BRIDGING THE GAP BETWEEN RESEARCH AND THE REAL WORLD

It is mid-morning on a warm, spring Wednesday, and Erick Delcham is darting from student to student in his Algebra III class at North Queens Community High School. 

Delcham smiles and laughs as he pushes his students to explain how they are trying to answer the problems in front of them.   

“Notice what you are doing now?” he encourages a quiet boy named Kuron, who has floated an idea about how to solve a Pythagorean equation. “You are conjecturing!”

Thanks in part to Hilltop Scholars, Lily has progressed from reading at a second-grade level in fourth grade to reading at a 12th-grade level in eighth grade today. The program also sparked her leadership skills and increased her comfort with her peers.

 

HELPING YOUTH PROGRAMS ASSESS QUALITY

Like most youth organizations around Washington state, Peace Community Center is eager to improve the quality of its programs so they can better serve young people.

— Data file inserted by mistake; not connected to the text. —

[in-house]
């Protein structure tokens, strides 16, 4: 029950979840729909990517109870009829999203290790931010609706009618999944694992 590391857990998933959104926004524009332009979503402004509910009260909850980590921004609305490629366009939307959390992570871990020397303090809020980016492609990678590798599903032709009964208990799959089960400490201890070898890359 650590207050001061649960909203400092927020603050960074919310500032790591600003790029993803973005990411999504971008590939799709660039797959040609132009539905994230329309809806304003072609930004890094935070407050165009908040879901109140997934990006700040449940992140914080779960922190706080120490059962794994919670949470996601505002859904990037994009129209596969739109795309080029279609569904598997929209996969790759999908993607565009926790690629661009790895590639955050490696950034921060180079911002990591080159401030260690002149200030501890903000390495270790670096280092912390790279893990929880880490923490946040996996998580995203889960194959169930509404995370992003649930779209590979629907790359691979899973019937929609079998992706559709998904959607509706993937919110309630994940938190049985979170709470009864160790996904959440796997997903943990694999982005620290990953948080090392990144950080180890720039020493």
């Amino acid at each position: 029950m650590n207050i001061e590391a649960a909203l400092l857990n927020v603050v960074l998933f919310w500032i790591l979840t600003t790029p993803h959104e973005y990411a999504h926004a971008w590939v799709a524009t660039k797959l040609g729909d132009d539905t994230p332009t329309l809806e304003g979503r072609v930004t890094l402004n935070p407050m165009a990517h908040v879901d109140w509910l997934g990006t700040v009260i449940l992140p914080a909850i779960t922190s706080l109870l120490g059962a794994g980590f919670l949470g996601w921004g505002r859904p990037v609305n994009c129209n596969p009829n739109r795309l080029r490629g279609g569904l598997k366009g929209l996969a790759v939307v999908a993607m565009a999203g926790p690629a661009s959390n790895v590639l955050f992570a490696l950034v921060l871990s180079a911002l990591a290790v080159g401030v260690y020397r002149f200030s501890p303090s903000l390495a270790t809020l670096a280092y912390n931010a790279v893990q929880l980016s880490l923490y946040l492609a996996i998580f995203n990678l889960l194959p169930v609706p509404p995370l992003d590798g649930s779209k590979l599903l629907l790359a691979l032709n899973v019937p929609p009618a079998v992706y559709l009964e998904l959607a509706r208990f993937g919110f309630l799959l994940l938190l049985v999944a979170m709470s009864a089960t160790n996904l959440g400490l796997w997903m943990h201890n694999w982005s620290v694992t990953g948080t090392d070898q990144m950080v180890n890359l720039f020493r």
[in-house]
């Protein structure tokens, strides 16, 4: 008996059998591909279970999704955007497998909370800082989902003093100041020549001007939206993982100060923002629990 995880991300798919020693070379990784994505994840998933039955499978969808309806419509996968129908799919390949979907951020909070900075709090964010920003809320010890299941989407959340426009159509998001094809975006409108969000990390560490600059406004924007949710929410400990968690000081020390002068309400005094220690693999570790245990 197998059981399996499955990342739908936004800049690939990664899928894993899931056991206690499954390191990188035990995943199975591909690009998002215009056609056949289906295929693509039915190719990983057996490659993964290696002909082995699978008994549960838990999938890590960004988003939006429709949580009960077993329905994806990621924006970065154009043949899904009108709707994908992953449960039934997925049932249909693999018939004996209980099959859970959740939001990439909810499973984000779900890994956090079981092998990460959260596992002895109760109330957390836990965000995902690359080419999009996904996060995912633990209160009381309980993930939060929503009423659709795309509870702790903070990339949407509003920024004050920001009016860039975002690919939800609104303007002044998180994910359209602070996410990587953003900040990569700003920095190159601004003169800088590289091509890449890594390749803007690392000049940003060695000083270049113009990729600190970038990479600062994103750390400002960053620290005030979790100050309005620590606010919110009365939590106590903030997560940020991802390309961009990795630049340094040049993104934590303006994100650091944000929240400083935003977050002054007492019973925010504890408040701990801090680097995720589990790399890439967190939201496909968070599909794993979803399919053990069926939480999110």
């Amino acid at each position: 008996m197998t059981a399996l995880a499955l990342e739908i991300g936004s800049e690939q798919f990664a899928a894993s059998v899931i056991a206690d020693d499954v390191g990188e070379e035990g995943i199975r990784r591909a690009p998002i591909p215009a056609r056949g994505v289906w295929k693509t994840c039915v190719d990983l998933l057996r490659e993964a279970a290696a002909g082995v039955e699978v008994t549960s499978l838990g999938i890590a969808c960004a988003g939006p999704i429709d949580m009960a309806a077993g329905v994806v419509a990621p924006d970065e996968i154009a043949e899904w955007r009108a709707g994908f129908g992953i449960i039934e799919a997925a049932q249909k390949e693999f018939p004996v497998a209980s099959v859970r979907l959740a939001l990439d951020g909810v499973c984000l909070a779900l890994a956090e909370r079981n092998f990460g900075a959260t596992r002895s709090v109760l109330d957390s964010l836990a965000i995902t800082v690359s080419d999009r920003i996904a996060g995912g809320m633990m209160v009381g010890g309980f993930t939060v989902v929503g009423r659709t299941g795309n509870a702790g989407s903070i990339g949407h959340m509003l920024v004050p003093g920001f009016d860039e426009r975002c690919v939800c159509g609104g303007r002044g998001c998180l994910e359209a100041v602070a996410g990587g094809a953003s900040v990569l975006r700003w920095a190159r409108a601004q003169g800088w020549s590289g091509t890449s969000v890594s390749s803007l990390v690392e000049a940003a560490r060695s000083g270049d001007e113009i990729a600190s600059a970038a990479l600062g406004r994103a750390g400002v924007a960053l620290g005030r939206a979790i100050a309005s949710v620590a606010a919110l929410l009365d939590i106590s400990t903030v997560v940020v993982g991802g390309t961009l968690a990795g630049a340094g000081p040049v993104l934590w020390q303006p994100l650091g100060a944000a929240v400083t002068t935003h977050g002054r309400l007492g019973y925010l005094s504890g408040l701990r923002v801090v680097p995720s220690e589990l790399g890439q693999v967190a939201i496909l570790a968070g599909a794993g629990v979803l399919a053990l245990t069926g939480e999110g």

When Dawn Clemens became principal of Stuart-Hobson Middle School in Washington, D.C., she held a funeral. Into a mock coffin, she dumped a batch of excuses—slips of paper conveying the many reasons people gave for why students weren’t learning. The ritual was her way of saying that, even though the percentage of students living in poverty exceeded those who graduated high school in the area, she would accept no rationalizations for the school’s failure to reach its academic goals.

NEW ADVOCATES, NEW INSIGHT INTO ENDING YOUTH HOMELESSNESS

On a recent Monday morning, a young woman took a seat before the Seattle City Council, opened her PowerPoint slides, and cheerfully introduced herself to the elected officials.

“My name is Montrai Williams,” she told the council, flashing a photograph of herself in pigtails at the age of four. “I go by Trai.”